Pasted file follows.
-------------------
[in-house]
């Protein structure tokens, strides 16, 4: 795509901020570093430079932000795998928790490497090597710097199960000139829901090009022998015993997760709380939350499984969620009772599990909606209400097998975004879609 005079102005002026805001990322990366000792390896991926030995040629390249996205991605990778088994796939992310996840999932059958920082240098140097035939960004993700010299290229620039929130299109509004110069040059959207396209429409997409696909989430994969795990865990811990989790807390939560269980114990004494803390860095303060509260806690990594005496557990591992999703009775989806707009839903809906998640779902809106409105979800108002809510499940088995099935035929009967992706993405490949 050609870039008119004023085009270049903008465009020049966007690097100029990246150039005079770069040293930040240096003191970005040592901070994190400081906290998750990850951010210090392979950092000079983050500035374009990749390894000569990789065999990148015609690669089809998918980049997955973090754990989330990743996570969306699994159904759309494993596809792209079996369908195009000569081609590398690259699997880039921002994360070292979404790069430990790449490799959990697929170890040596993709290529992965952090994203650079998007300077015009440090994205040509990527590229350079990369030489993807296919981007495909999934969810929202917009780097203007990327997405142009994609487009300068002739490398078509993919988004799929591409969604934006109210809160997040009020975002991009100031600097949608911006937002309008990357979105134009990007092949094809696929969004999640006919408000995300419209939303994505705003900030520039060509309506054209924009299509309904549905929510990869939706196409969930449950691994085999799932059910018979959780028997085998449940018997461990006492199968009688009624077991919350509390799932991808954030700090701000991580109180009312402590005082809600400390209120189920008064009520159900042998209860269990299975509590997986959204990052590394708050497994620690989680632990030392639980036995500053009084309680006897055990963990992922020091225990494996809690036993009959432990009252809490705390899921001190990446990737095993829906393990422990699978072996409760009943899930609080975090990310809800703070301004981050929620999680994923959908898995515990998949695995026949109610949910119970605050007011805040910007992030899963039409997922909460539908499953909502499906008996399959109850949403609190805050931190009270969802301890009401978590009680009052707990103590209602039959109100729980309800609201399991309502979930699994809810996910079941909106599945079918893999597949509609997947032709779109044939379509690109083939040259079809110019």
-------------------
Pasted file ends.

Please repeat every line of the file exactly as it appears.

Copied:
[in-house]
């Protein structure tokens, strides 16, 4: 795509901020570093430079932000795998928790490497090597710097199960000139829901090009022998015993997760709380939350499984969620009772599990909606209400097998975004879609 005079102005002026805001990322990366000792390896991926030995040629390249996205991605990778088994796939992310996840999932059958920082240098140097035939960004993700010299290229620039929130299109509004110069040059959207396209429409997409696909989430994969795990865990811990989790807390939560269980114990004494803390860095303060509260806690990594005496557990591992999703009775989806707009839903809906998640779902809106409105979800108002809510499940088995099935035929009967992706993405490949 050609870039008119004023085009270049903008465009020049966007690097100029990246150039005079770069040293930040240096003191970005040592901070994190400081906290998750990850951010210090392979950092000079983050500035374009990749390894000569990789065999990148015609690669089809998918980049997955973090754990989330990743996570969306699994159904759309494993596809792209079996369908195009000569081609590398690259699997880039921002994360070292979404790069430990790449490799959990697929170890040596993709290529992965952090994203650079998007300077015009440090994205040509990527590229350079990369030489993807296919981007495909999934969810929202917009780097203007990327997405142009994609487009300068002739490398078509993919988004799929591409969604934006109210809160997040009020975002991009100031600097949608911006937002309008990357979105134009990007092949094809696929969004999640006919408000995300419209939303994505705003900030520039060509309506054209924009299509309904549905929510990869939706196409969930449950691994085999799932059910018979959780028997085998449940018997461990006492199968009688009624077991919350509390799932991808954030700090701000991580109180009312402590005082809600400390209120189920008064009520159900042998209860269990299975509590997986959204990052590394708050497994620690989680632990030392639980036995500053009084309680006897055990963990992922020091225990494996809690036993009959432990009252809490705390899921001190990446990737095993829906393990422990699978072996409760009943899930609080975090990310809800703070301004981050929620999680994923959908898995515990998949695995026949109610949910119970605050007011805040910007992030899963039409997922909460539908499953909502499906008996399959109850949403609190805050931190009270969802301890009401978590009680009052707990103590209602039959109100729980309800609201399991309502979930699994809810996910079941909106599945079918893999597949509609997947032709779109044939379509690109083939040259079809110019």